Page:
If you’ve been rebuilding your credit, you might be wondering what your options are for auto loans. You might have even been told that you can get a “subprime” auto loan. But what does that mean? Is it like the subprime loans recently in the news? Here’s what you need to know about subprime auto loans.
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Cuts Of Loans
First of all, lenders as a rule are concerned entirely with one thing: If they lend you money, will you pay it back? They use various tools to boil that risk down to a set of numbers, the most prominent of which is your credit score. However, while your credit score is important, it’s just the start of a process as you’re classified by the system.
Generally, lenders sort loans into one of four categories: Prime, for those with great credit; non-prime, which is average credit; subprime, those with bad credit; and deep subprime, which is either people with no credit history at all or a very poor credit rating. Those categories are generally what you’re filed into and will generally define the terms of your loan. Generally, the perspective of lenders is that the worse your credit, the higher a risk you are, and the stricter the terms will have to be. This doesn’t mean, however, that you have to take a shoddy loan.
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Proving Your Value
This risk is partially assessed with your credit score because it tends to reflect how you’ve paid back credit extended to you in the past. This is why every missed payment, late fee, and other problem you may have had in your past is reflected in your credit score. However, most people think your credit score is set in stone and defines you; neither could be less true.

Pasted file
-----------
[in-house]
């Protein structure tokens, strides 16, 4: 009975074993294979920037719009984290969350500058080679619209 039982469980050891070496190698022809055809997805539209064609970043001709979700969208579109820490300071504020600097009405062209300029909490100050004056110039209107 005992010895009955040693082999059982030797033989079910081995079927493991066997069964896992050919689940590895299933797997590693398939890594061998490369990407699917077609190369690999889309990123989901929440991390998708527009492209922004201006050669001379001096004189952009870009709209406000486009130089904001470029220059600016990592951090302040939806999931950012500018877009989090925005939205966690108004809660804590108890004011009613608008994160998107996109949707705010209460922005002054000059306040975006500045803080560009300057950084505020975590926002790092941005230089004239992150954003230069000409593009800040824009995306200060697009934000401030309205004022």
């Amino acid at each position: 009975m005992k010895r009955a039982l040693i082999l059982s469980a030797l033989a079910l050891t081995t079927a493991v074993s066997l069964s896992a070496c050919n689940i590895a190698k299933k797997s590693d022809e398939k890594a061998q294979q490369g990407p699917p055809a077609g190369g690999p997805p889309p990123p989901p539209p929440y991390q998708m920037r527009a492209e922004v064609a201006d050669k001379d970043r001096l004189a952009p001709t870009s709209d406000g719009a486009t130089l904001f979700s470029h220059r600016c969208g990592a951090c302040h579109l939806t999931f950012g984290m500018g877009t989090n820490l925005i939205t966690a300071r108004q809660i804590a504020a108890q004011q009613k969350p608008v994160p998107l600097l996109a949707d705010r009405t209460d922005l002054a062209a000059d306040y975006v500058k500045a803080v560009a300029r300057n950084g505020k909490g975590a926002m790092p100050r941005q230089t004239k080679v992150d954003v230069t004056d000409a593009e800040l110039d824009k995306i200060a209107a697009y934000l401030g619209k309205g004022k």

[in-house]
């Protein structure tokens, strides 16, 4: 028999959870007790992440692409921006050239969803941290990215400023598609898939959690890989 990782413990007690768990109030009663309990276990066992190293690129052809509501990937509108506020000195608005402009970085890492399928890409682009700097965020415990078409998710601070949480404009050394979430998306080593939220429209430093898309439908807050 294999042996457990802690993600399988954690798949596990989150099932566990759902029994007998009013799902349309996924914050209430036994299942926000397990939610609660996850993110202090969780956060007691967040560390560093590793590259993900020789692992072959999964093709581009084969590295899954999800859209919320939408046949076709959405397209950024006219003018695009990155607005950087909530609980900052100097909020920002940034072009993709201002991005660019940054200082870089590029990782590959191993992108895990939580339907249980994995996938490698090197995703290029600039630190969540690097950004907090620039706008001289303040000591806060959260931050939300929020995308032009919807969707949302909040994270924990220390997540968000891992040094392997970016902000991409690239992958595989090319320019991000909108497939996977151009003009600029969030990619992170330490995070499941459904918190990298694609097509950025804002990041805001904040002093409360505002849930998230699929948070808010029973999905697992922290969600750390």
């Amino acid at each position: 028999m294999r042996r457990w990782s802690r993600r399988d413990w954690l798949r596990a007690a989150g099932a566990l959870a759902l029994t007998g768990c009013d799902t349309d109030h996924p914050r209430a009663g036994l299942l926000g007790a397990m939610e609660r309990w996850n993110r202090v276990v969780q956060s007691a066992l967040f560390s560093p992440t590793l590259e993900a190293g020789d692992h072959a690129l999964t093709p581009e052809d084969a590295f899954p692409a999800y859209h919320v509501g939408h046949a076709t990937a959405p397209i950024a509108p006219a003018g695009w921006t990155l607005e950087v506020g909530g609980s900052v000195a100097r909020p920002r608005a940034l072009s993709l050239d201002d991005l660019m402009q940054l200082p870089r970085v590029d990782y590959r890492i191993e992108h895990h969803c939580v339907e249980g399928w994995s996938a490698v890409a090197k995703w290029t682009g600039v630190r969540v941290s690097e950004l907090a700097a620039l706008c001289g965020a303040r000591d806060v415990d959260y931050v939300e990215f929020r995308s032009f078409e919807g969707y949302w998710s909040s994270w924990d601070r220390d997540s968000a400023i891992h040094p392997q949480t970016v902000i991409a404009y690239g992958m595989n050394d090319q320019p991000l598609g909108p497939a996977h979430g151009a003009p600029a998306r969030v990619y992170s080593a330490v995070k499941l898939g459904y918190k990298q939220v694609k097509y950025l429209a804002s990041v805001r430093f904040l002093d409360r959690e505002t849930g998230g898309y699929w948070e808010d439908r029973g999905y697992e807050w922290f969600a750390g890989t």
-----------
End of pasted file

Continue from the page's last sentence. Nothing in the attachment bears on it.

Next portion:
First of all, you can request your credit report from the three main credit bureaus for free once a year, and you should do so every year. Inspect your credit history closely; for example, if a creditor has promised to remove something from your history and has failed to do so, you can address that. You may even come across outright errors; it’s not unknown for two people with the same name to have their credit histories get slightly mixed, for example.
Secondly, there are other ways to demonstrate that you’re a good risk. For example, if you had a tough time due to a medical situation but are finally back on track, you might be able to show in your recent history how you’ve managed to start paying your bills on time. Another method would be to put down a large down payment: 20% will both cut down on what you’re borrowing and demonstrate financial responsibility.
A Common Situation
Finally, remember that this is a common situation for many lenders. Many people have struggled as the economy has slowly recovered. You’re likely not the first person a lender has met working to secure a subprime auto loan. So don’t assume you’re on the back foot; lenders know what you’re going through and want to help. After all, in the end, the most important thing to remember is that your money has value.